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Friday, July 07, 2006

Low-Fat Dairy Study Sparks Ignorance by Dairy Haters

One of the hardest things to do in the world of medicine is to determine the role that any one particular food plays in overall health.

Most of these longitudinal epidemiological studies are compromised by trying to tease out one food's effects in the huge range of diets, lifestyles, locations, occupations, and overall health of the respondents. Even the best of these, which may be The Nurses' Health Study, has run afoul of the changing notions of what makes for good health. The nurses, who keep detailed diaries of their food intake along with other habits, couldn't know at the beginning of the study in 1976 that trans fats may be an issue to keep track of. There would have been probably no way to do so if they had.

So I try not to jump on any individual study that proclaims the advantages or disadvantages of milk. I've seen too many of these studies either invalidated or moderated by subsequent reports.

For that reason, I don't set much store in a recent study published in Diabetes Care 2006 Jul;29(7):1579-84., A prospective study of dairy intake and the risk of type 2 diabetes in women, by Liu S, Choi HK, et al.

As Reuters reported, Low-fat dairy may lower women’s diabetes risk: Preliminary research shows trend, mirrors results shown for men:

[Liu and his colleagues] therefore looked for the relationship between type 2 diabetes and dietary levels of dairy foods and calcium in 37,183 women in the Women’s Health Study. A total of 1,603 women developed diabetes during an average follow-up of 10 years.

“The most important finding is that women who consumed more low-fat dairy foods tended to experience a lower risk of type 2 diabetes in a period of 10 years,” Liu told Reuters Health.



However, Liu and colleagues caution that further studies are needed to confirm their observations “before public health measures to increase dairy consumption can be recommended for prevention of type 2 diabetes.”


This is medicine at its best. A major long-term study on a population so sizable that comparisons can be made, followed by a caution that even so the results are still preliminary and no general public changes in diet can yet be called for.

So what's the problem?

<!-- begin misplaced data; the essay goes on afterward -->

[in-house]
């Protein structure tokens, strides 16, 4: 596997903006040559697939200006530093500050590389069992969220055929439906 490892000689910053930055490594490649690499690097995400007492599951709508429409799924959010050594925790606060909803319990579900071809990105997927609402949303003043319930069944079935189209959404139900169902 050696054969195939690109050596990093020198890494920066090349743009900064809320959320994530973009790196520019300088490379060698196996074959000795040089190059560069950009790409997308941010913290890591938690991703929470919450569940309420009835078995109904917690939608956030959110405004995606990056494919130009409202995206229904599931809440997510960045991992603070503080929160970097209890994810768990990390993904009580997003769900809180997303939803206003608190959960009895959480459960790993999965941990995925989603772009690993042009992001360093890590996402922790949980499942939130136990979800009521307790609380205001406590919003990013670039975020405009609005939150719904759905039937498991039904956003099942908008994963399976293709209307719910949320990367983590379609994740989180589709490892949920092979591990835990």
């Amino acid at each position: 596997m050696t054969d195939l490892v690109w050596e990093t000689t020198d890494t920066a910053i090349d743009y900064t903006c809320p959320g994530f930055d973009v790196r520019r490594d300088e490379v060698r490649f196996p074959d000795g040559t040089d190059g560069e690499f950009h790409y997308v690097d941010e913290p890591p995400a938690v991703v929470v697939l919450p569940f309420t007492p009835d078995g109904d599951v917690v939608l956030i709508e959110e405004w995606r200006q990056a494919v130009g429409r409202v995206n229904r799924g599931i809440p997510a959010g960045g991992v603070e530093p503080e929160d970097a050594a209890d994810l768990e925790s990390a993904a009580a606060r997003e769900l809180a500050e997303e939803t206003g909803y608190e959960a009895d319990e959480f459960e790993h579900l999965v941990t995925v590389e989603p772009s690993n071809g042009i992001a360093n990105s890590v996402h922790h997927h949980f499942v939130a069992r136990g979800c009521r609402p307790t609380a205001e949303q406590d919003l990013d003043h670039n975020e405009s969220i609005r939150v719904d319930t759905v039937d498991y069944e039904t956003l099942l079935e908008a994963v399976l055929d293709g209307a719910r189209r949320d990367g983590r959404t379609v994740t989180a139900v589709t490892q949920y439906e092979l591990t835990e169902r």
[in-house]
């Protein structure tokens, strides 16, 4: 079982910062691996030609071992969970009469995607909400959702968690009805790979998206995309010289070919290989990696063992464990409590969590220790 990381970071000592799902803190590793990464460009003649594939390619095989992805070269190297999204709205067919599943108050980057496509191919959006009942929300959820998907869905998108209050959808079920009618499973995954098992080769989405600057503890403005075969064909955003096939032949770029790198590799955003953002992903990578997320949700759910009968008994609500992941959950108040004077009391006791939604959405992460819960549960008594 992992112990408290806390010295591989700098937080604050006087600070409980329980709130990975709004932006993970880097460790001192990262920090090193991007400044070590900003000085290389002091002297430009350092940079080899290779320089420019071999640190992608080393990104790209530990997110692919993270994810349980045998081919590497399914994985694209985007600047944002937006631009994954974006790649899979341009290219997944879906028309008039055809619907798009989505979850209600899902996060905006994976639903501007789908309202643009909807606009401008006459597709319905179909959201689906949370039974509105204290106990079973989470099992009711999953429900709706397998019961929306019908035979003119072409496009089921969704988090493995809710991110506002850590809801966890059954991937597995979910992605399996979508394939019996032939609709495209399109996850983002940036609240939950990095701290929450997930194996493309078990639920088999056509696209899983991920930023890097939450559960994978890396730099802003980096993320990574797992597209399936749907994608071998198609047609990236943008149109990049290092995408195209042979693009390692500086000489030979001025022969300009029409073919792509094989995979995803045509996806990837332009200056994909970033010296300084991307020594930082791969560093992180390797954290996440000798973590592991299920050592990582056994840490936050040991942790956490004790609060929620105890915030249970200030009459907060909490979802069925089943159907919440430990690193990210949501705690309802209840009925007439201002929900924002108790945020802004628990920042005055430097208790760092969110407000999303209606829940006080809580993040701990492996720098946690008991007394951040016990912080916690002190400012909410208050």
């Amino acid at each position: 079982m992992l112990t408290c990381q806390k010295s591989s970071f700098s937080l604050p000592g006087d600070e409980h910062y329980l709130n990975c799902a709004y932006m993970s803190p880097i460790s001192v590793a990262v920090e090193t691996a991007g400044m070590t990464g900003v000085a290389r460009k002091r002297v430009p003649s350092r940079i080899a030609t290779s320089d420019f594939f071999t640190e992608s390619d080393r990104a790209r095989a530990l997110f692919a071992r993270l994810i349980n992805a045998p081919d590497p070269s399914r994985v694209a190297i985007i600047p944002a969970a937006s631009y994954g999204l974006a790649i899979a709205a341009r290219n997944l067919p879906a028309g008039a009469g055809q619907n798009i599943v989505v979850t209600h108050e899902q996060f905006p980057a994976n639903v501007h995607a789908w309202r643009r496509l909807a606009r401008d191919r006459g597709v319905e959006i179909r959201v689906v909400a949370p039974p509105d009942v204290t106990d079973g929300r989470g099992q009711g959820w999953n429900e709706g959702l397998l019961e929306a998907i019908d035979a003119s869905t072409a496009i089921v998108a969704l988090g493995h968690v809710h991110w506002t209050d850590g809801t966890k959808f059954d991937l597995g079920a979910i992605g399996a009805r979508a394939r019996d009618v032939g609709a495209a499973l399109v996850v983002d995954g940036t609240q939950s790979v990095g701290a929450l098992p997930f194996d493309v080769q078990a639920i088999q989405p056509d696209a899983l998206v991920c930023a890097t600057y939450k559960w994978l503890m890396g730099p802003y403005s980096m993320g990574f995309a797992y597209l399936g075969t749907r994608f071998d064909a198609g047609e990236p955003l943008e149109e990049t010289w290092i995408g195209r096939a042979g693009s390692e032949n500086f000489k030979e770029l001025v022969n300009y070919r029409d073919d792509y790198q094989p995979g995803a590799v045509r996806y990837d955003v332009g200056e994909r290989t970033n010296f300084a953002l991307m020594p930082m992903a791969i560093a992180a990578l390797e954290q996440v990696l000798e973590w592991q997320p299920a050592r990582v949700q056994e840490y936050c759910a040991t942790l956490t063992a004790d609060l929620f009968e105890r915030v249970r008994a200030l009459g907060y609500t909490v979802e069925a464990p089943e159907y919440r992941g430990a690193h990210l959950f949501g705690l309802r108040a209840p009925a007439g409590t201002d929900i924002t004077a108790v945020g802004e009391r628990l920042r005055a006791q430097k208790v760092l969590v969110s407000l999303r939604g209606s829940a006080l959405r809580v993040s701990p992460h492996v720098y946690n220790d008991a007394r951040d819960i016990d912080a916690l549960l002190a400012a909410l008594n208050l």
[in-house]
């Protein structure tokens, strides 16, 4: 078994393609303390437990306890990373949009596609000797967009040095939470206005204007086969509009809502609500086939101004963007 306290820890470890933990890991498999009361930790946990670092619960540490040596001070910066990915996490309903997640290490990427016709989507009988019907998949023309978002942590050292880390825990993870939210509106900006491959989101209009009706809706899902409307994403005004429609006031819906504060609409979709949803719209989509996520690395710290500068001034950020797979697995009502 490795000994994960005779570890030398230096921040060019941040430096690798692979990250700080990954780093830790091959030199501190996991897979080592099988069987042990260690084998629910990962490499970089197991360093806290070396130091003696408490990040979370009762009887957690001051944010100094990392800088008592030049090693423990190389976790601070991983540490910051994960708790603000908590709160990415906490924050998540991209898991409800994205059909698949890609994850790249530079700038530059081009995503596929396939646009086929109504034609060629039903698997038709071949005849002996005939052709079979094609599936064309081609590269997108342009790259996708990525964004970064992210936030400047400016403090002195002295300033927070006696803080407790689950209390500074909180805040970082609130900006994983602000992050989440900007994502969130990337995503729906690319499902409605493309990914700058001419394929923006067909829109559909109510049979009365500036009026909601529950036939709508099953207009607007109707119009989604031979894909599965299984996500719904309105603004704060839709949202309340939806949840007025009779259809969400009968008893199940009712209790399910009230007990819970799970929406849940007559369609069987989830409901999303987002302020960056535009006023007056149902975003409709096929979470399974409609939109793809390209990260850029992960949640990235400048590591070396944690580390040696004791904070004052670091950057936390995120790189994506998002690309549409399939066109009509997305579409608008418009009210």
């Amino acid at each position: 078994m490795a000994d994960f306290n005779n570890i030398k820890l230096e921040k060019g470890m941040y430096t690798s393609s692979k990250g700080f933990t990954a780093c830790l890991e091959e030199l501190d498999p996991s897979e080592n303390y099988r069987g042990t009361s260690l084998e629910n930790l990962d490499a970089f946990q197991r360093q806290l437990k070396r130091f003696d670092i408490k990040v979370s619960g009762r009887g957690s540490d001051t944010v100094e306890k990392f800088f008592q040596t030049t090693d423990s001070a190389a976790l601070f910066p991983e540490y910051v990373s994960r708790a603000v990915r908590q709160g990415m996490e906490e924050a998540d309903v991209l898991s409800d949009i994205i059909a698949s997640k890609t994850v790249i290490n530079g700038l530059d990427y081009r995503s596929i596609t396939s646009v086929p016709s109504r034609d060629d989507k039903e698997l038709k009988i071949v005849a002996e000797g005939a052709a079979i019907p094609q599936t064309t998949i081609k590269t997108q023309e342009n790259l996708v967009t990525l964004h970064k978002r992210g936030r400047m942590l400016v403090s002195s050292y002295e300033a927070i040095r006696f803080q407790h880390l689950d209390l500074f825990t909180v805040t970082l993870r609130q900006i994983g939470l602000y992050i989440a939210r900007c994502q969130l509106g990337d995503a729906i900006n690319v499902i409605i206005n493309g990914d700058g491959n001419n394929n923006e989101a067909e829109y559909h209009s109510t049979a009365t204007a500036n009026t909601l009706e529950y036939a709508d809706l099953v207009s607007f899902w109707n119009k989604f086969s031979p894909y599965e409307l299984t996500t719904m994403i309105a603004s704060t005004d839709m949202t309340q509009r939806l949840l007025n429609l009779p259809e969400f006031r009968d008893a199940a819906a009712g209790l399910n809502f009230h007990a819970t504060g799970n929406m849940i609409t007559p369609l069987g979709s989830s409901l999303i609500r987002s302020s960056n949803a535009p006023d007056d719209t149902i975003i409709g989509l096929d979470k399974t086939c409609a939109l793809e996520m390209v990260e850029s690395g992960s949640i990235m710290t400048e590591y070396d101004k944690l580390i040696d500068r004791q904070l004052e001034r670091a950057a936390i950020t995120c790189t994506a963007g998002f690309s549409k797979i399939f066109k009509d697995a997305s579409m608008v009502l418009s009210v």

This. Milk - It Does a Body Good? by Regina Wilshire on commonvoice.com.

Wilshire appears to lack all understanding of how a study such as this operates. The only way to separate out the effects of one particular food or medicine or physical routine is to try to control all the rest of the variables. This is absolutely standard in any epidemiological study. But to Wilshire, this somehow invalidates the results:
When I first started to read through the data, I was struck by just how many confounding factors they "adjusted" to reach their significant findings!

• BMI
• smoking status
• physical activity
• family history of diabetes
• alcohol consumption
• history of hypertension
• use of hormones
• high cholesterol



They didn't add IF you're normal weight, don't smoke, are active, don't have a family history of diabetes, drink in moderation, don't have a family history of high blood pressure, aren't using hormones and don't have high cholesterol. Basically, they forgot to add the findings apply to those who are in good health!

Which begs the question - was it the inclusion of dairy or was it an overall better dietary and lifestyle pattern that kept these women in good health?

No it doesn't. Controlling for confounding factors doesn't limit the study to just people in wonderfully good health. It just tries to set one factor against a neutral background.
I hate to say it, but this isn't science. If you ask me, it seems more like a manipulation of data to promote the dairy industry and the consumption of milk and dairy products.

I hate to say it, but Wilshire has let her bias toward milk overcome any understanding of how science works. To her, apparently, if a study comes out in favor of milk it must be wrong.